Densho Digital Archive
Densho Visual History Collection
Title: Rudy Tokiwa Interview II
Narrator: Rudy Tokiwa
Interviewers: Tom Ikeda (primary), Judy Niizawa (secondary)
Location: Honolulu, Hawaii
Date: July 2 & 3, 1998
Densho ID: denshovh-trudy-02-0025

<Begin Segment 25>

TI: Well, what was Camp Shelby like by the time you got there? So it was up and running, things were moving pretty well at that point.

RT: Yeah, yeah. There was, but even right at the start, see, the problem we were having between the mainland guys and the Hawaii guys, was, you know, the Hawaiians spoke pidgin English, and the guys from the stateside, we all spoke regular English. And we, half the time, nobody recognized what they were saying. And it was hard. Well, it's like I say, I have, I was, when I went to Japan and I got off the boat in Hawaii, they spoke pidgin English. And I listened to it and listened to it. And I finally got the little hang of what pidgin English was all about. So then when we were coming back and we stopped, docked in Hawaii, I really listened to 'em, 'cause that's educational. And so I really listened to 'em good. And I sort of started to break down the way pidgin English went. Then we had to get on the boat and we came back, see.

And I knew that some of the guys in Hawaii were arrogant. When you come back from Japan, you got, you don't wear clothes like we wear now. When you come from Japan, you got the uniform on, the school clothes, 'cause that's all you buy. And when I was in Honolulu, and I was walkin' down the street, and these Hawaiians are havin' a ball, "Here comes a general. Watch that general. Hey, you better say banzai to the general." [Laughs] And all this went on. And so I knew, I understood that they were a little on the arrogant side. I've, all I know is, when one of 'em had said, "Look, there's that -- " I don't mind them saying, "There comes a general." [Laughs] But when he said, "There's that Jap general." Well, that sort of peeved me. And I turned around, and I said, "Any time you wanna go at it, Mac, let's go." And he turns around, and he tells all his buddies, "Hey, you see da bugga. He like beat us up." Then I knew that it wasn't gonna be just me against them. I figured well, I better get the hell outta here before they throw me in jail. So I sort of had the Hawaiians figured out. They don't mean anything by it, but they are a little bit that way.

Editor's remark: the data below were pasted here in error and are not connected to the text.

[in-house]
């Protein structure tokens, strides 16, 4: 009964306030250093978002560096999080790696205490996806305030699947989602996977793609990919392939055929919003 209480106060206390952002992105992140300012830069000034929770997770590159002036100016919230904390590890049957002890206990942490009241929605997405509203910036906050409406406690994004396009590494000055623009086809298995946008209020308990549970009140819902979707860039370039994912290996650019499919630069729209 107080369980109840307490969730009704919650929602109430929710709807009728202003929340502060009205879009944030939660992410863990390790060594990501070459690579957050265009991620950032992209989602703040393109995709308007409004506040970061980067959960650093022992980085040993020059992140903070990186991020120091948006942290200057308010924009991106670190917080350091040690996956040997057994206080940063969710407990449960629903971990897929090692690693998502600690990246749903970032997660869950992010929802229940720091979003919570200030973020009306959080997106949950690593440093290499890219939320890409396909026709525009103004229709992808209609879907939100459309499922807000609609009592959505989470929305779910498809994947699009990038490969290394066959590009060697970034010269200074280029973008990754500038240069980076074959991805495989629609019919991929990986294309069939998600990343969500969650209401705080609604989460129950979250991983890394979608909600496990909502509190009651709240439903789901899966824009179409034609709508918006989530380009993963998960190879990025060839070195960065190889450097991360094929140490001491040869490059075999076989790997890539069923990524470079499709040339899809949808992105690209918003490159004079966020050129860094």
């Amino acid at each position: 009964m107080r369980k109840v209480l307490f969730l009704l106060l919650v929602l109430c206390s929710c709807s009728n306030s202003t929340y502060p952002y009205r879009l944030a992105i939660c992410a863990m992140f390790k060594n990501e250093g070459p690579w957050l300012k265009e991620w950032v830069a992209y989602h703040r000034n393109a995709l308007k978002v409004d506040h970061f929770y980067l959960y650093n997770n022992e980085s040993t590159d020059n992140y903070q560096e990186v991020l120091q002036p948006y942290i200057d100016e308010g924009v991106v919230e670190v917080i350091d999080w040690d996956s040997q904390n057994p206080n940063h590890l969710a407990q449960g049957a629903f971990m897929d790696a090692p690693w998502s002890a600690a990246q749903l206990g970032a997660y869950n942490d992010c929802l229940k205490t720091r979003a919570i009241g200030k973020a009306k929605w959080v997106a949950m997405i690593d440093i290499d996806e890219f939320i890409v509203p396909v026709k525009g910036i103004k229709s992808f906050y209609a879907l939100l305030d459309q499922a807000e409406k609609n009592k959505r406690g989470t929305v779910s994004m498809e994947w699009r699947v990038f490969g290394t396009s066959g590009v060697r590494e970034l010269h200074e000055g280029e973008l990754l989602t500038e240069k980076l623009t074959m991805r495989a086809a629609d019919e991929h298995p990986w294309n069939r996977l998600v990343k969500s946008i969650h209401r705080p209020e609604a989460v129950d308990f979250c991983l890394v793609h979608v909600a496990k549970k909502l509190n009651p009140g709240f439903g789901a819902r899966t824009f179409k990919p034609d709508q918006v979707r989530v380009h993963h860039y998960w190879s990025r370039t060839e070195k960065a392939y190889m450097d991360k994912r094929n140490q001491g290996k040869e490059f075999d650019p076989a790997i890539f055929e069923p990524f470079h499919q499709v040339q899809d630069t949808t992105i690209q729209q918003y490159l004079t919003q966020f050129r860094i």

TI: So how was it when you went to Camp Shelby and you met them? How, how did they treat you?

RT: Well, so when I went to Camp Shelby, and this corporal took me and he says, "That's your bunk bed there." And, "Oh sure, that's fine, but gee, I got four footlockers on there." So I asked, first I asked this corporal, "What about these boxes sittin' on my -- " I didn't know what were footlockers yet. And I said, "What about these boxes sittin' here?" "Oh, it must be somebody's footlocker in here." He says, "Have 'em move it." So I turned around, I said, there was some guys on the end over there. I went in on a Sunday, so they were in the barracks, nobody doin' anything. They were playing cards. And I said, "Do these boxes belong to anybody?" And then it came out, "Hey, hear da kine bugga, yeah? He try and make us haul da boxes kine, yeah?" And so I said, "Well, this is my bunk, and I gotta make my bed. If nobody wants to move the boxes, I guess I'll have to move 'em for you." And then, "Da kine tough bugga, yeah?" So when he said that, I got peeved. And I picked one of 'em up, and I threw (the locker) out the door. And so they looked at me. And I said, "Look, you wanna have it out? One of you each at a time. I don't give a damn. I think I can whip your butts. I whip Americans, 'cause I don't like to be pushed." So finally, one of 'em says, "Hey, the bugga right there, yeah?" So they came and moved all the boxes. [Laughs] So actually, I got along good with the Hawaiians.

TI: Because after this incident...

RT: Yeah.

TI: They sort of respected you?

RT: Yeah. They respected me, and I respected them. We became good friends.

<End Segment 25> - Copyright © 1998 Densho. All Rights Reserved.